Geography and SDHI joint Seminar: Using links as basic data in social science

Come and join us for an exciting seminar by Dr Kaberi Gayen, Associate Professor, Department of Mass Communication and Journalism at the University of Dhaka, Bangladesh.

Monday 28th November, 2011 between 2pm and 4pm

Room 2G14 Dalhousie Building University of Dundee

Conventionally, in social science, analysis is based on the attributes of the sample unit, normally, the actor. The methods appropriate

to attribute data are those of variable analysis, whereby attributes are measured as values of particular variables (income, occupation, education etc.). Here an alternative is forwarded that of the contacts, ties and links, the group attachments and meetings, which relate one agent to another and so cannot be reduced to the properties of the individual agents themselves. Relations are not the properties of agents, but of systems of agents; these relations connect pairs of agents into larger relational systems. The methods appropriate to relational data are those of network analysis, whereby the relations are treated as ex- pressing the linkages which run between agents. This allows the position of the person (actor) in their social web to be represented and can take account on the influences on that individual emanating from those whom they are connected with.

In this presentation the application of this approach is exemplified by, mainly, a re- search conducted on women in sampled villages in rural Bangladesh. The purpose of the research was to understand the nature of the influences on the likelihood of using contraception and in accessing professional care facilities. In this presentation the whole processes of the investigation is presented. This allows one to more effectively understand how peer-pressure and local economic change influences the individual both directly and through their web of contacts. From this frame of analysis it is shown that not being in a central position leaves one more exposed to missing key health information. Another important out- come is to demonstrate how strata in society might accelerate change or impede change. Examples have been drawn also from a recent research on drug users of slums in Dhaka city and the social networks of older workers in Edinburgh local job market.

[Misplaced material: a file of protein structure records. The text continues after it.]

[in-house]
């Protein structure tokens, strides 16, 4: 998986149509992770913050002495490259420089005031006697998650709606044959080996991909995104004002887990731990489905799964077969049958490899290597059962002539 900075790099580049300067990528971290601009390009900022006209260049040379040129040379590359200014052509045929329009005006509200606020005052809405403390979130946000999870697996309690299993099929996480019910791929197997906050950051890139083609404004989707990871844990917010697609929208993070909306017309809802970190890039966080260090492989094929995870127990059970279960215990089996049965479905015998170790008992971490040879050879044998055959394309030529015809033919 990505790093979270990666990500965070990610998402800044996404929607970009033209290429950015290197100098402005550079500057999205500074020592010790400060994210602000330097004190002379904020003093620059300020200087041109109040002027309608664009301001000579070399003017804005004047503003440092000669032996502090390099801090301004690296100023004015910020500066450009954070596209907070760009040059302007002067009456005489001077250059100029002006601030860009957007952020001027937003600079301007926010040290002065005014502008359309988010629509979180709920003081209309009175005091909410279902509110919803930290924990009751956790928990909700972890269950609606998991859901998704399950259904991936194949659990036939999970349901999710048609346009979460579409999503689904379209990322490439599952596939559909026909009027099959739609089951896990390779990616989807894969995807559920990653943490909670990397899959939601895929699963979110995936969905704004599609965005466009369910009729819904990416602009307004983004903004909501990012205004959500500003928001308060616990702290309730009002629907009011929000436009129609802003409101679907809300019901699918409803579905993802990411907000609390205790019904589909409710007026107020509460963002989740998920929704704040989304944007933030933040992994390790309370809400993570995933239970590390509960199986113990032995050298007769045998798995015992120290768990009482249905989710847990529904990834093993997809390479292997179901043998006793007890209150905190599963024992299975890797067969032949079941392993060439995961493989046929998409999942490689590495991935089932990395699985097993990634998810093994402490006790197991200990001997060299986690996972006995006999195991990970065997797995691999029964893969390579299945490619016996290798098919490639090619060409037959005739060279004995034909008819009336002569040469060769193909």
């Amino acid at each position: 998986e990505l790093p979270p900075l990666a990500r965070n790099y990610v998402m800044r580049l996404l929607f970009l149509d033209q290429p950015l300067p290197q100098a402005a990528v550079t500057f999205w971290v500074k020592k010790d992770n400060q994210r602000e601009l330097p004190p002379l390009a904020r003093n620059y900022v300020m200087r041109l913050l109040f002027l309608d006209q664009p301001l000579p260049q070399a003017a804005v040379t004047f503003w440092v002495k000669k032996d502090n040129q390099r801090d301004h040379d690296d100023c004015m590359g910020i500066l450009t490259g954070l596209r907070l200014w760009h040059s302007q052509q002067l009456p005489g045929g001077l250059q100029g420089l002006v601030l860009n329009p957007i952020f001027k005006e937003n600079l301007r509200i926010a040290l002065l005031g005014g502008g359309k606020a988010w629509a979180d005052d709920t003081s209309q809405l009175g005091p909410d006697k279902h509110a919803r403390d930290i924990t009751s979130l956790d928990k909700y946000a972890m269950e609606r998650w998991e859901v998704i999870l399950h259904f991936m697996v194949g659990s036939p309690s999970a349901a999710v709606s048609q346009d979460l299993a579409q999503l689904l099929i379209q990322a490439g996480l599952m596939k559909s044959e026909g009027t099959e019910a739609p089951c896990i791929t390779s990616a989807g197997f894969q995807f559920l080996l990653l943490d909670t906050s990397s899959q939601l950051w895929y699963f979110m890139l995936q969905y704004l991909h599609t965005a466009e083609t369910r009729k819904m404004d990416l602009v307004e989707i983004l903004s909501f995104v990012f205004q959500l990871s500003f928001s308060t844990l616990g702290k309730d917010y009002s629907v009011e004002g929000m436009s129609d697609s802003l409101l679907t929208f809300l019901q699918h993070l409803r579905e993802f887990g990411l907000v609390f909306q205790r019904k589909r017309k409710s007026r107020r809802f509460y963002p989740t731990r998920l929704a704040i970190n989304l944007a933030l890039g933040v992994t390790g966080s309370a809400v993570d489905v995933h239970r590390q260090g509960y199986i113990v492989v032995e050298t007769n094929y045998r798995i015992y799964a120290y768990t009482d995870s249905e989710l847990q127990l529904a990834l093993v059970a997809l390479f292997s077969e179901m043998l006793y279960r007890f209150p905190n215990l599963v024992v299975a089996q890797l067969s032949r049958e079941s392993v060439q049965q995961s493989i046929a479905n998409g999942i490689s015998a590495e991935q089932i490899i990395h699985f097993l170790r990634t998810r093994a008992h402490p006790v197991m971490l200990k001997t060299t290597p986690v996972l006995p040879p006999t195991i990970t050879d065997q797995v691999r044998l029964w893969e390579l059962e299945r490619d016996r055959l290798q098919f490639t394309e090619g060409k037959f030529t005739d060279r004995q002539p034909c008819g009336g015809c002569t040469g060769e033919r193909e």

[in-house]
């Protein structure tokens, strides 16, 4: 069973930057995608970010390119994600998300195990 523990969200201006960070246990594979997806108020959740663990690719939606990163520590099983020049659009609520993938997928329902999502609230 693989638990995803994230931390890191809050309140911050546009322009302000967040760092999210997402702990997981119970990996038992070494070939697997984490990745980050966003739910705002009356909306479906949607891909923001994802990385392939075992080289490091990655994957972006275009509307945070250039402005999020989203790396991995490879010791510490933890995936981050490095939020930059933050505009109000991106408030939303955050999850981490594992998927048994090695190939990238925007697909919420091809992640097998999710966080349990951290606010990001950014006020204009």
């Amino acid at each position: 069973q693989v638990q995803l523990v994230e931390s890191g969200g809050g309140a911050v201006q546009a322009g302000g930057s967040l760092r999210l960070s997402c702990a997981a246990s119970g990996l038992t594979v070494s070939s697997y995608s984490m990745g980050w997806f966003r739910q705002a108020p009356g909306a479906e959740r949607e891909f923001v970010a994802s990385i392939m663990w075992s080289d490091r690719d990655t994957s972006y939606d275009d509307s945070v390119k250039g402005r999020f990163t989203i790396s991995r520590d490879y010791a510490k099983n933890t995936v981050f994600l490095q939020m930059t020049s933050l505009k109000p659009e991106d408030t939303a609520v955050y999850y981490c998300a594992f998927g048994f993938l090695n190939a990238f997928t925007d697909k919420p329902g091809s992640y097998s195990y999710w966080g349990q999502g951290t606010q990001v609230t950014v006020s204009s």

Short Bio of Dr Kaberi Gayen

Dr Kaberi Gayen is an Associate Professor in the Department of Mass Communication and Journalism in the Social Science Faculty of Dhaka University, Bangladesh. She obtained her PhD, Modelling Influences of Communication on the Fertility Behaviour of Women in Rural Bangladesh, from Edinburgh Napier University in 2004. Then she pursued her EU-funded Post-doctoral research, Social Networks of Older Workers, in the same university from 2004-2007. In both her PhD and Post-doctoral research, she performed extensive fieldworks to understand the influence of social web on human behaviour. She returned to Bangladesh in 2007 to join Dhaka University and the subjects she teaches there include Advanced Mass Media Research and Cultural Analysis, and Communication and Gender. She published considerably in the area of Social Network Analysis, Analysis of Social Capital, and Gender Studies. Her published book is Modelling Influences of Communication (2009), Construction of Femininity in the War Films of Bangladesh (2012, forth coming).

Some recent academic publications include:

Gayen, T., Gayen, K., Raeside, R. and Lawrie, E. 2011. “Cohesive Subgroups and Drug User Networks in Dhaka City, Bangladesh”. Global Public Health. DOI: 10.1080/17441692.2011.573800. Pp. 1-21.

Gayen, K. and R. Raeside. 2010. “Social Networks and Contraception Practice in Rural Bangladesh”, So- cial Science and Medicine. 71(9): 1584-1592.

Gayen, K. and R. Raeside. 2010. “Communicative Actions, Women’s Degree of Social Connected- ness and Child Mortality in Rural Bangladesh”, Child: Care, Health & Development. 36(6): 827-834.

Gayen, K. and R. Raeside. 2007. “Social Networks, Normative Influence and Health Delivery in Rural Bangladesh”. Social Science and Medicine 65 (5 September): 900-914.

Gayen, K., R. Raeside and R. W. McQuaid. 2010. “Social Networks, Age Cohort and Employment”, Inter- national Journal of Sociology and Social Policy. 30 (5/6): 219-238.

Elliott, L., Raeside, R., Gayen, K., and Janett, Pow. 2011. “Understanding Complex Interactions using So- cial Network Analysis”, Journal of Clinical Nursing. (In Press).

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